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Sports (Maintained Schools)

Volume 403: debated on Monday 7 April 2003

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6.

If she will make a statement on the level of sporting activity undertaken by pupils in maintained schools. [107051]

It will probably come as a surprise to the hon. Gentleman, but comprehensive data on physical education and school sports have never been collected. However, I can assure him that we are putting that right. On 3 February, my right hon. Friend the Secretary of State for Culture, Media and Sport placed in the Library of the House the initial results of the survey of school sport co-ordinator partnerships that took place towards the end of 2002. Updated figures were published on the website on 1 April. The second annual report on the Government's plan for sport shows that one pupil in seven has moved into community sports or physical activity clubs, one pupil in five is involved in inter-school competitions, and 50 per cent. are involved in intra-school competitions and events. Those figures are still well below the targets that we have set; they are not satisfactory. That is why, over the next three years, we are investing about £1 billion to put facilities and people in place so as to build on the figures that I have just given.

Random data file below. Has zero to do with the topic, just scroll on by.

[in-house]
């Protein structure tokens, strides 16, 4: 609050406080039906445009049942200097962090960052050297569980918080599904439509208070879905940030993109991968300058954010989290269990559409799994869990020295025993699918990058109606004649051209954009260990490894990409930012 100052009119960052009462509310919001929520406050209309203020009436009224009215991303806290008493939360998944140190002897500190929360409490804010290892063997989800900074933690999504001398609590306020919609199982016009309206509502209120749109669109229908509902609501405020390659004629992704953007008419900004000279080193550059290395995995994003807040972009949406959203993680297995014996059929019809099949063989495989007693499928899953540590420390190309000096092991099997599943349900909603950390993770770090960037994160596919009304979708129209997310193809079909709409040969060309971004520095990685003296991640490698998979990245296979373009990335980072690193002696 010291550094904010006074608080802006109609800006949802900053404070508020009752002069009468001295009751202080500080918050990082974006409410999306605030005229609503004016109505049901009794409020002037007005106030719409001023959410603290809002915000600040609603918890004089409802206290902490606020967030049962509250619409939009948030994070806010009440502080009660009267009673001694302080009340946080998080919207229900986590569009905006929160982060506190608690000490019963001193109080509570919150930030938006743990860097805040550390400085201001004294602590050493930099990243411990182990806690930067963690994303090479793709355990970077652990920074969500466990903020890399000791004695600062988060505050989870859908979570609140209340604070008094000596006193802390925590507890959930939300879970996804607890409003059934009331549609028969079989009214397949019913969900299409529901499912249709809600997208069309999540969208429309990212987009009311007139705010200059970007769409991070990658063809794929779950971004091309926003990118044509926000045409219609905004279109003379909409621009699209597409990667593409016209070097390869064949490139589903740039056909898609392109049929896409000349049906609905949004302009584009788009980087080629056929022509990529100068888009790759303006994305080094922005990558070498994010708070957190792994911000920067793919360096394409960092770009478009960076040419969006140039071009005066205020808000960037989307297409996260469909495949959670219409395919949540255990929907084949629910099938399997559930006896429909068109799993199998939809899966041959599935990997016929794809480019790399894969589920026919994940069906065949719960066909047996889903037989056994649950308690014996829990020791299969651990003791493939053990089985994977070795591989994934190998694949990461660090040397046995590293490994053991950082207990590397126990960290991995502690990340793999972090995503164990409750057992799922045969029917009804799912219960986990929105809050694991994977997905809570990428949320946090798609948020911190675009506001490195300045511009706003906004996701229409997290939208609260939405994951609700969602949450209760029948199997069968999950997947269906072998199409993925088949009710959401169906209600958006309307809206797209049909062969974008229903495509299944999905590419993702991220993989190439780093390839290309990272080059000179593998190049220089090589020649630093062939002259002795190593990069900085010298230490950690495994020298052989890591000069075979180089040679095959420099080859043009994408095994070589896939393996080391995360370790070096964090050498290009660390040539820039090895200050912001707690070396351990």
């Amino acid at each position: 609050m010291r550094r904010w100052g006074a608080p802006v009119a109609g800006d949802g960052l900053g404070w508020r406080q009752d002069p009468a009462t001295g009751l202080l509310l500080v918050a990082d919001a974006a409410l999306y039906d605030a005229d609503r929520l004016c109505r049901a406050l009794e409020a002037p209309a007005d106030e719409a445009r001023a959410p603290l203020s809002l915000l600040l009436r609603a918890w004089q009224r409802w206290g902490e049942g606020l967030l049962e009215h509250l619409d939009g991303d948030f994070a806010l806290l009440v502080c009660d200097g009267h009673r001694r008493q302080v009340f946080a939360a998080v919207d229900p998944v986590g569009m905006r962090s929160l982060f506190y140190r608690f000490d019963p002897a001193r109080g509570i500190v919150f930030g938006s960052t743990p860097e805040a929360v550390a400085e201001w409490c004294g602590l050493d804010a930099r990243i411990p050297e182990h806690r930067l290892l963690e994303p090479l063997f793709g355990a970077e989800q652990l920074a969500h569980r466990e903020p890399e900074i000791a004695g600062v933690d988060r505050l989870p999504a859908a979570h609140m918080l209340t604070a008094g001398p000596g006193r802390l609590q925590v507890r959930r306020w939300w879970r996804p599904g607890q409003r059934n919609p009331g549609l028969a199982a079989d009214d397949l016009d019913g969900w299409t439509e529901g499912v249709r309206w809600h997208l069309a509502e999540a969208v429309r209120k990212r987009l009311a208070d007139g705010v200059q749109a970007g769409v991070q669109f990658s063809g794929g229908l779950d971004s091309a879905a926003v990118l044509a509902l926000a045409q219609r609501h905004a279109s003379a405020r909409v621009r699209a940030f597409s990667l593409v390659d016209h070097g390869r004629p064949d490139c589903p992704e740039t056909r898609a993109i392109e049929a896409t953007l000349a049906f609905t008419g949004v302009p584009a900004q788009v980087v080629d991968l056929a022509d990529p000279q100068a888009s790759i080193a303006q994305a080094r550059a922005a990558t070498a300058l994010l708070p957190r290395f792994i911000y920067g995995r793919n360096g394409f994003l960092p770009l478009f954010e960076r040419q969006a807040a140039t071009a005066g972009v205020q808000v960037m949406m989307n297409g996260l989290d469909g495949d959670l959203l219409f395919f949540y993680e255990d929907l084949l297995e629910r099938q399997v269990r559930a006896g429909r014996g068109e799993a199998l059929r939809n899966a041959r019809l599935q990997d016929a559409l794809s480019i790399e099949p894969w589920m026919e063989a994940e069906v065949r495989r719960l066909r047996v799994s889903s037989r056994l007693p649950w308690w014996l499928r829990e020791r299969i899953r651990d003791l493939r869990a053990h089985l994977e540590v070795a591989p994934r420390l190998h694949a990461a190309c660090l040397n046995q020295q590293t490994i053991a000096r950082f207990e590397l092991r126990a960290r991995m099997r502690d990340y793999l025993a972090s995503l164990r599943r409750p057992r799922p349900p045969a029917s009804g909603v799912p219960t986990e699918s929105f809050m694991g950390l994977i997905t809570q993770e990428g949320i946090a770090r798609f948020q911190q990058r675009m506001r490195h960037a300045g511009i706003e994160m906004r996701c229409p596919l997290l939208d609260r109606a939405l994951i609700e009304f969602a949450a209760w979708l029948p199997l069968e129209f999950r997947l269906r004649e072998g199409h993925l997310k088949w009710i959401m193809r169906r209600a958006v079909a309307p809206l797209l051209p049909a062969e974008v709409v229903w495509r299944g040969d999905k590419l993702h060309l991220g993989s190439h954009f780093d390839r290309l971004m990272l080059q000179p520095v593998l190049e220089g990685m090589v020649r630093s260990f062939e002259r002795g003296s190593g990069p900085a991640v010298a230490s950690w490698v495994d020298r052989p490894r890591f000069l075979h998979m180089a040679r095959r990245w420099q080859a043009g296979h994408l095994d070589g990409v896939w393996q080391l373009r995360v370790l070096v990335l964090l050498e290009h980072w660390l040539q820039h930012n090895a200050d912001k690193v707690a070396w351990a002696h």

I am grateful to the right hon. Gentleman for his candid and informative reply. As long ago as 5 June 1998, the then Minister for Sport, the hon. Member for West Ham (Mr. Banks), told the House that there should be an irreducible minimum of three hours per week of sport for children in schools. However, almost five years later, the Government's two-hour PE and school sport target is missed respectively by three quarters, three fifths and two thirds of schools at key stages 1, 2 and 3. Why should we hold out any prospect of success under this Government when their record both past and present is one of miserable failure?